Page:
Express don’t “Axepress” (Power of Context) Session-1

Express do not Axepress

As someone who loves taking pictures from my mobile, I decided to download an app which allowed me to frame the picture in myriad ways. I was amazed at how the same picture could look so different with a different frame selection. From a bold image, to a candle lit silhouetted, to comical caricature to a crumpled newspaper look to a vintage postage stamp, to an ink splashed image, to a picture out of holocaust. Some looked inviting and drew me closer, others baffled me, some irked me and yet others repelled me. But it was the same picture! Only the frame was changed. And with each frame my view of it, my connection with it and my desire to keep it or trash it, changed.

Context is that frame in communication. The frame you select will shape the assumptions, perceptions and outcomes arising from it.

So what exactly is “context”? It is an environment, a background, an atmosphere, a given situation in which a conversation takes place. The primary driving force is Purpose and intention.

History is ripe with examples of how the context was set in some powerful speeches. In 1961, John F. Kennedy —at 43, laid the context through his unforgettable line: "My fellow Americans: ask not what your country can do for you — ask what you can do for your country.” What was the purpose? To stress on National Service.

In his famous “I have a Dream” Speech in 1963, Martin Luther King Jr. from the steps of the Lincoln Memorial set the context by stating in unequivocal terms "We have also come to this hallowed spot to remind America of the fierce urgency of Now. This is no time to engage in the luxury of cooling off or to take the tranquilizing drug of gradualism. Now is the time to make real the promises of democracy." What was the purpose? His vision of American racial harmony. The following year, at the age of 35, he became the youngest man to win the Nobel Peace Prize.

In my journey of 3 decades in communicating and presenting for clients the purposes have varied dramatically from one situation to another. Let me give you an example:

As a Coach I set the context very clearly at the very onset. “I am here to support you to reach your goals within a short span of time. My purpose is to serve you, not to please you. I am a professional Coach, not a social one. I will tell you to do things that may make you uncomfortable. I will push you, track you and if need be hound you. Because my only purpose is to help you WIN. Now is this agreeable with you?” If he is committed he will respond with a YES! After shaking hands, it may be a good idea to seek permission before posing questions, while laying the context that some questions could be deep and cause some discomfort. And are only necessitated in order to gain better understanding that can expedite the fulfilment of his goals. “So let me begin by asking you…………?”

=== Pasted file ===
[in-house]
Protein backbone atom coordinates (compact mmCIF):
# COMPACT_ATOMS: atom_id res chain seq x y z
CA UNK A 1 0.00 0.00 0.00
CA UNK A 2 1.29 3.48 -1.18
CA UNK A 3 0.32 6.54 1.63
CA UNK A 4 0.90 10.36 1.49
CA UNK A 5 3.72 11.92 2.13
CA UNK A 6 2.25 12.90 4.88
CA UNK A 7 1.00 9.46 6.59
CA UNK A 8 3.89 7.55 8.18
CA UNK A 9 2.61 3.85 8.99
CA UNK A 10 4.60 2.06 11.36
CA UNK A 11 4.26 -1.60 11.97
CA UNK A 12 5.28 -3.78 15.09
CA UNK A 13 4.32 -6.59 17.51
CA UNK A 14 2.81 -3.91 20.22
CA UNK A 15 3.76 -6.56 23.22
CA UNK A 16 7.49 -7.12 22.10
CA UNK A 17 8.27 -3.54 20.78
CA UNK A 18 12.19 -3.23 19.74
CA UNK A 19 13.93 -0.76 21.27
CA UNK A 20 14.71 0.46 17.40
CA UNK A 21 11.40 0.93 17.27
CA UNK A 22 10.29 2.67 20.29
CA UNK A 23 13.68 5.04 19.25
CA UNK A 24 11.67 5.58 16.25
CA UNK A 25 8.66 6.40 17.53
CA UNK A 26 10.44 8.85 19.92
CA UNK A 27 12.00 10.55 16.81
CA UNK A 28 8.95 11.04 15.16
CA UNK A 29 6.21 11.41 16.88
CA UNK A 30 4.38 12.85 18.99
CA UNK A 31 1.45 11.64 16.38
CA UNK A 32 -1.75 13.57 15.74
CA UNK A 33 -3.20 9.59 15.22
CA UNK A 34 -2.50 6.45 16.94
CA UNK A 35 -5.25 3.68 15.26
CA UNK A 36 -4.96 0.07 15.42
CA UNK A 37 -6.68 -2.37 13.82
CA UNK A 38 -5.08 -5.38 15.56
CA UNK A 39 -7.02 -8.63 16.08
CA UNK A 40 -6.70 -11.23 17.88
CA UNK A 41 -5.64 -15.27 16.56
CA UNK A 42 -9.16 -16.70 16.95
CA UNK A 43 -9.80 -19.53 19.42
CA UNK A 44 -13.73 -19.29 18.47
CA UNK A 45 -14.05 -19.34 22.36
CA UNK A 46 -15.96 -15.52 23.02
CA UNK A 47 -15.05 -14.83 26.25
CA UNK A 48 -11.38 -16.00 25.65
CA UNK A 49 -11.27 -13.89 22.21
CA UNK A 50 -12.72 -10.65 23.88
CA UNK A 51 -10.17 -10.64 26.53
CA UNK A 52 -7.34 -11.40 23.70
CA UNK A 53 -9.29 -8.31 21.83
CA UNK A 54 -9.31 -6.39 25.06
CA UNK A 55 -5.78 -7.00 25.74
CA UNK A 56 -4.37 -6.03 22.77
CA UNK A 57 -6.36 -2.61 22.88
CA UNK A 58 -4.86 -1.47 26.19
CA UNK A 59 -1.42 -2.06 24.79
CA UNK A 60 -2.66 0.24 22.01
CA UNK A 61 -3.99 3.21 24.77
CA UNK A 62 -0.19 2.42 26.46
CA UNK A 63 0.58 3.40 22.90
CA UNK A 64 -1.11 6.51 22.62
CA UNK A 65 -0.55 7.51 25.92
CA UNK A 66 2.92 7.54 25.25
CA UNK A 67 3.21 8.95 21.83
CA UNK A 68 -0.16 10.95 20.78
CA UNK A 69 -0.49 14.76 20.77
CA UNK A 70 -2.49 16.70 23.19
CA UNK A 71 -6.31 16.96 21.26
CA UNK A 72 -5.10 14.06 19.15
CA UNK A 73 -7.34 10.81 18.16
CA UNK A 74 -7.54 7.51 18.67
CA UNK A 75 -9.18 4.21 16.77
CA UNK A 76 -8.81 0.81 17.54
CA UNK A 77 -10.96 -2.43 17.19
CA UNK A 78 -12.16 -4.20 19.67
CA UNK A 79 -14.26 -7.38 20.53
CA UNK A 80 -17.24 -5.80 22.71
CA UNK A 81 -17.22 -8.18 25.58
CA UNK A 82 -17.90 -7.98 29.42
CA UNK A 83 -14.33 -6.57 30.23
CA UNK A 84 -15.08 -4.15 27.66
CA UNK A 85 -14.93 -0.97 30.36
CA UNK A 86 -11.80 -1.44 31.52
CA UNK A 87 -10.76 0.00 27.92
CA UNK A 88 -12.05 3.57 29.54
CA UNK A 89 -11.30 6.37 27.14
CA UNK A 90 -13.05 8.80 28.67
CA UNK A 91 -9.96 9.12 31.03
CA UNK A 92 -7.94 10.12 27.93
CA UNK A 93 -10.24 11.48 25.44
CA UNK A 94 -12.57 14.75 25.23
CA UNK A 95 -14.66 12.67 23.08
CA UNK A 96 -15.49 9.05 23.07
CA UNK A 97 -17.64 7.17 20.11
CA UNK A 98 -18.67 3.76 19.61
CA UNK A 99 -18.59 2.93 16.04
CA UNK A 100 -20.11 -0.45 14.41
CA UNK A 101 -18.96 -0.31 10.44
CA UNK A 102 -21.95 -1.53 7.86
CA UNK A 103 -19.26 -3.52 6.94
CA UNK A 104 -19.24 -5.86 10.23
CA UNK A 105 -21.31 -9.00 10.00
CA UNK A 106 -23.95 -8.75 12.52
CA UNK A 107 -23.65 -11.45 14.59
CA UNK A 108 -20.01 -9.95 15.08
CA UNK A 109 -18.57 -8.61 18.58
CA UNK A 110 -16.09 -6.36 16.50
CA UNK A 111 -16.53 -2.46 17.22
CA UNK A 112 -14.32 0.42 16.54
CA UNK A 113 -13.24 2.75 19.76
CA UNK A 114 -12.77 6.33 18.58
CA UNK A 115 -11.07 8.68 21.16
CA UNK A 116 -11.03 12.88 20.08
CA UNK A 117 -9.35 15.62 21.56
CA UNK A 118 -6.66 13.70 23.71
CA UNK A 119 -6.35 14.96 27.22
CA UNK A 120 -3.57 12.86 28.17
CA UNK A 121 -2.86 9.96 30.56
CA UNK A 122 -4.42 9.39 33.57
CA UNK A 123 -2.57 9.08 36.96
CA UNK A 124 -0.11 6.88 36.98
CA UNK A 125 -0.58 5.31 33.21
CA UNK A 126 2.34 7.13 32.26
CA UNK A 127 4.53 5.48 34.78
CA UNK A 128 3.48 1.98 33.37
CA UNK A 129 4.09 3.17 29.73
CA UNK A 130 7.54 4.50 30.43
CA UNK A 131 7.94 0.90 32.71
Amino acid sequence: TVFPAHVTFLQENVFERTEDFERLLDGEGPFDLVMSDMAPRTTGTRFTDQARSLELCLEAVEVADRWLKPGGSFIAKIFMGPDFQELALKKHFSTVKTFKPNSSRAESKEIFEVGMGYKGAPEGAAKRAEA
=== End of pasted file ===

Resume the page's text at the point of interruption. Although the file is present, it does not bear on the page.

On the other hand, visualise a scenario where I go as a Coach and straight away start bombarding my potential client with deep/uncomfortable questions. No background, no context. I need not spell what the possible outcome would be and what the relationship will culminate into if at all there will still be a relationship.

A lot of potential fruitful relationships are often sacrificed, sometimes unintentionally at the altar of context setting or more accurately for lack of it.

Mere intention is not enough

I remember years ago when I started my journey as a Facilitator, I was co facilitating a session with a European colleague at his place. He was a bachelor and had just landed from overseas. With the intention of helping out with beverages during breaks I had carried some tea/coffee/creamer sachets and cookies with me. Well, the outcome was far from what I had expected and I had only myself to blame. Did I set the context before acting upon my intention?

In a nutshell, setting a context obviates the risk of “poking holes.” It helps us get understood and viewed from the lens we would want to be seen from, it creates a buy in, it gets us the results we are seeking, it sets the tone for the future of a relationship and a lot more.

In my next session we will delve deeper into different purposes of setting the context and discover critical elements we need to consider while setting the context, or our expression can become “axe-pression” and break our communication.

Sonia Mehta